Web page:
By Louise Kennedy
“You’re being too hard on yourself,” one of the Witches said the other day.
The Witches are my two oldest friends in Boston; we worked together for years, and the nickname comes from an old joke from that time that would make even less sense if I explained it. We’re not actually witches, unless you really make us mad.
Anyway, this particular Witch is not known for going easy on me, so I was surprised when she said I should lighten up.
“Going to the gym five times a week? Lifting weights? Swimming? You’re trying to force yourself into a lifestyle that just isn’t you,” she said. I didn’t know where she got the five-times-a-week idea, but I kept listening.
“Go for a walk,” she said. “It’s not that complicated. Just get outside and go for a walk.”
Ha, I thought, that sounds too easy. So I didn’t do it.
Which is when I realized she might be on to something.
I have a certain weakness for all-or-nothing thinking, which may be another word for perfectionism. Aim high, go big or go home, anything worth doing is worth doing well – my brain is littered with motivational phrases that, while they’re sometimes motivating, can also make me feel like a failure if I decide that I’ve somehow failed to live up to them.
This is what I’ve been trying to short-circuit by my keep-it-simple approach to food. Don’t try to follow some “perfect” diet; just eat more vegetables and less junk, figure out some easy routines and tricks, and do what you can. It’s not that complicated.
So I’ve been trying to think what the exercise equivalent of “eat more vegetables” might look like. “Take more steps” comes to mind. Aha! The other Witch gave me a pocket pedometer a while ago – time to dig that out of the drawer and start using it.
What about making it easier to follow a routine? Getting myself out the door to the gym seems to be the hardest part – once I get there, I’m happy to do the work. So what if I don’t have to get out the door?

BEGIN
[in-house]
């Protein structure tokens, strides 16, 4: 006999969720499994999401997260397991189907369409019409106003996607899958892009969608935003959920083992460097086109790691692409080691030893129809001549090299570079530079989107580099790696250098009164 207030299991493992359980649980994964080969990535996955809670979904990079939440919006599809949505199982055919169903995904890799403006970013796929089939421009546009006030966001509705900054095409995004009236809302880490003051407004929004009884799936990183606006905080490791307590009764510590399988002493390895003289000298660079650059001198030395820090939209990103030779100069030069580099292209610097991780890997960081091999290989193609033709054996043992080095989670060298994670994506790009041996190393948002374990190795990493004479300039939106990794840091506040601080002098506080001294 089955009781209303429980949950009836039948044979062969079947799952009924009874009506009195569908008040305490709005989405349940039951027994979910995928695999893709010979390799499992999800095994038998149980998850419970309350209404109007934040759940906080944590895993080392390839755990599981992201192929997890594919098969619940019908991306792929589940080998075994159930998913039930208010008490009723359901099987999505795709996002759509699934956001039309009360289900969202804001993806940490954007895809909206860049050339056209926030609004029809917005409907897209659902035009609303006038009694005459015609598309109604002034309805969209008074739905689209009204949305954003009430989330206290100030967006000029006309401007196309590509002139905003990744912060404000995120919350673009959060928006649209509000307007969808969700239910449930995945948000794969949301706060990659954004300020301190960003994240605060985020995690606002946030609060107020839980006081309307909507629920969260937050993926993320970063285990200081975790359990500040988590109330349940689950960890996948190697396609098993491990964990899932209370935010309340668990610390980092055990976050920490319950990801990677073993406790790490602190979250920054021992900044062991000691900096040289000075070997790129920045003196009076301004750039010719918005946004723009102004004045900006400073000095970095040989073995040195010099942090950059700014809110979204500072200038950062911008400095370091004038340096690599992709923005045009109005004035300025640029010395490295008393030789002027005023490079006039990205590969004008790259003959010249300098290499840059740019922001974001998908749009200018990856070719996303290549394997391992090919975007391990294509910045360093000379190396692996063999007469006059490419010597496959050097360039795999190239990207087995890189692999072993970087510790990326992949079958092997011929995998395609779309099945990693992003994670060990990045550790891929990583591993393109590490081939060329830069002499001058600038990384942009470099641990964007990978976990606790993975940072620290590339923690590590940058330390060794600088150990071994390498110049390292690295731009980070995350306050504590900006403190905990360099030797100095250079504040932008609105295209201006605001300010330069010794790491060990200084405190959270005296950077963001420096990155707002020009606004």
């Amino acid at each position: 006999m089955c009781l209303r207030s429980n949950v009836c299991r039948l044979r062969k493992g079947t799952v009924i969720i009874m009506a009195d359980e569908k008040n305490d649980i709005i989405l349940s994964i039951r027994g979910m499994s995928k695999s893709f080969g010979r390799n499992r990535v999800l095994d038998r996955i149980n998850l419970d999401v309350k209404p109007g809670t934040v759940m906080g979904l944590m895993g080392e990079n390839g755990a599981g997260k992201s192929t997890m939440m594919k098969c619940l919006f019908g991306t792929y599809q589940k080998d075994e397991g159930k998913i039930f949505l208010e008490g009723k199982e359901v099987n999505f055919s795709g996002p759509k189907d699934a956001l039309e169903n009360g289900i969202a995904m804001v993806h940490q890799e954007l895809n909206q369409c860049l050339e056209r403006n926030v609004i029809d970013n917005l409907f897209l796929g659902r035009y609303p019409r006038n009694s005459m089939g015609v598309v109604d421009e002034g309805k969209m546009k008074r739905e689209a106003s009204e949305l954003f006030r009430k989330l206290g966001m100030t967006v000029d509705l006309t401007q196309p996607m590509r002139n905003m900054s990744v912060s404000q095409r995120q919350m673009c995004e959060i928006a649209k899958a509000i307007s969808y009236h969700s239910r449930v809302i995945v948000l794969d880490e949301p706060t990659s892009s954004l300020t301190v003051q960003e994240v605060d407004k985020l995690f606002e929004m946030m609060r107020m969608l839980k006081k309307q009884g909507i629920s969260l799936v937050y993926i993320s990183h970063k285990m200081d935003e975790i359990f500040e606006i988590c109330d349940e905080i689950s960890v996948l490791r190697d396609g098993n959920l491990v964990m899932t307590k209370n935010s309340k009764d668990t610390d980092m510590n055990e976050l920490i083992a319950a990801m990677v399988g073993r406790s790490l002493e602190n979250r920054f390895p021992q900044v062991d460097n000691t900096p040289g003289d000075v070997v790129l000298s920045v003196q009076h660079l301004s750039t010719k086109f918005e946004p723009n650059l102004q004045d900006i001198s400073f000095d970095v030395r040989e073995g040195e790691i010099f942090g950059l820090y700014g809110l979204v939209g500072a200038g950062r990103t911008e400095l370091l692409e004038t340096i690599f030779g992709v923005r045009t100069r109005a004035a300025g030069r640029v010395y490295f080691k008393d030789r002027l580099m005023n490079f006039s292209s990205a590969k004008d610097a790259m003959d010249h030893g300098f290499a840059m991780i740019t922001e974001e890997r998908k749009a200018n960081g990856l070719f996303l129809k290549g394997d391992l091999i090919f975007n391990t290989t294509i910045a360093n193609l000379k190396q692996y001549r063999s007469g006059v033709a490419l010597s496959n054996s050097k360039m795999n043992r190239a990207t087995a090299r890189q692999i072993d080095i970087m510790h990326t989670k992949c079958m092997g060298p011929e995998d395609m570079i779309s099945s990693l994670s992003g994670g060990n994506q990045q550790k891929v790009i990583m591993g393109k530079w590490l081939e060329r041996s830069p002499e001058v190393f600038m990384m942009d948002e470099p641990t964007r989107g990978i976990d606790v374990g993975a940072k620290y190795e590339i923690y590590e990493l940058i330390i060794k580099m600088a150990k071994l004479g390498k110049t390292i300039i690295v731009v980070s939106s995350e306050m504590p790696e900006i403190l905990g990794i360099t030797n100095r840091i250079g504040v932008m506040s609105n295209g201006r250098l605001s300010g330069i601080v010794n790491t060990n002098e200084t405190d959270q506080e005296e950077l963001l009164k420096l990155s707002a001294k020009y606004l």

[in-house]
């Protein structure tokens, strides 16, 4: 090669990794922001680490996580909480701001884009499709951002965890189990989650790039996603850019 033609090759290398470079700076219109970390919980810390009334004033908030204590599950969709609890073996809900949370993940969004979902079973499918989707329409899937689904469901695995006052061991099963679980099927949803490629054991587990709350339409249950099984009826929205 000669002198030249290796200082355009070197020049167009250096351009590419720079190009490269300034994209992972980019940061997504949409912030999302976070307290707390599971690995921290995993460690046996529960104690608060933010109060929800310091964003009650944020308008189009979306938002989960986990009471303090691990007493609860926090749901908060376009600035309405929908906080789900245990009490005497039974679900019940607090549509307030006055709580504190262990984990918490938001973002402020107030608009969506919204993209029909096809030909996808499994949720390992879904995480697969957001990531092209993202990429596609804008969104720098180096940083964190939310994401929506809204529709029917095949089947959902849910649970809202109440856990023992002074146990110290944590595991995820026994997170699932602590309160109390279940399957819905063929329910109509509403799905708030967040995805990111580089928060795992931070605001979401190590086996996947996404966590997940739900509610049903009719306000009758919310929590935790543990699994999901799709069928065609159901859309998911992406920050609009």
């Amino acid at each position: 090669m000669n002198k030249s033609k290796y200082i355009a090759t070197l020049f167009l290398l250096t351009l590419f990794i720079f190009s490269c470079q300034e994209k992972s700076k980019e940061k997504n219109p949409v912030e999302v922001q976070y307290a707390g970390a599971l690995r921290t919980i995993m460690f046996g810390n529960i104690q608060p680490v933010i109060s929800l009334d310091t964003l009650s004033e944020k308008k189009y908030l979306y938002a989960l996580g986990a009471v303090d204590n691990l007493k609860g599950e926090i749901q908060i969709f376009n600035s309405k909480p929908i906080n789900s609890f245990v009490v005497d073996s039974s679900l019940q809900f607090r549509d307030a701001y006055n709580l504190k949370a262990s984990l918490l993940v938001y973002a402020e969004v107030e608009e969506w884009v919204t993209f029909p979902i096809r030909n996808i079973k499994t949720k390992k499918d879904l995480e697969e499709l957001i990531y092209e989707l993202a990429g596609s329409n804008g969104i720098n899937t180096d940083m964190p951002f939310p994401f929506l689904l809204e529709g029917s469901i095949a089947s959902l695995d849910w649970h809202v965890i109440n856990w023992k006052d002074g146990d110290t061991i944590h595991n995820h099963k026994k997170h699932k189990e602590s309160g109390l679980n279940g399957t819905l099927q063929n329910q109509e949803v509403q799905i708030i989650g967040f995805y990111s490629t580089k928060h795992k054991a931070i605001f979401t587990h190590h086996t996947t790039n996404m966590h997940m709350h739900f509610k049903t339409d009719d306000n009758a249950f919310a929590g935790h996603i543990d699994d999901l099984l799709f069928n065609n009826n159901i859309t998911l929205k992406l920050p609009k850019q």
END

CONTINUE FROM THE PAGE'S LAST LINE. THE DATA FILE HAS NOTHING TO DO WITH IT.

I’ve now bought a pair of 10-pound dumbbells, and I already had a stability ball and some exercise bands. So now I can exercise in my bedroom. In my pajamas, even. If I don’t do that, there is truly no excuse.
I talked with my trainer, Rick DiScipio, about this approach. He liked it – I think, honestly, he’ll be happy with anything that gets me moving consistently – and he gave me a simple set of exercises that I can do at home with what I’ve got.
But I realize that I do also, genuinely, enjoy a challenge, and that deadlines do truly motivate me. All that is what got me into Project Louise, after all. And, as it happens, there’s a challenge with a deadline right at hand: WBUR is a media sponsor of the Best Buddies Challenge, an annual Boston-to-Hyannis bike ride that raises money for the Best Buddies program for developmentally disabled children.
It’s May 31 this year, and I asked Rick if he thought I should sign up. You can ride all 100 miles, or do a 50- or 20-mile section of the route, or do a 5K walk near the end. Part of me feels as if I should go for all 100, but I’ve never ridden that far in my life.
“How about 50?” Rick said. “You can definitely be ready for that.”
And I’ve ridden 50 miles in a day, many times. Granted, most of those times were in my teens and 20s, but still – knowing that I’ve done it before makes it feel easier to imagine doing it again.
So that’s my plan. By May 31, I’ll be ready to ride 50 miles. Rick is writing up a workout routine, and I’ll be using the bikes at the gym until the snow melts and I can start doing training rides outside. If you want to come along, I’d love the company. Just send me an email, and I’ll send you details.
But first, I’d better go for a walk.
Readers, what are your tips and tricks for developing an exercise routine? And is Louise being too hard on herself, or not hard enough? Where’s the line between pushing yourself and beating up on yourself?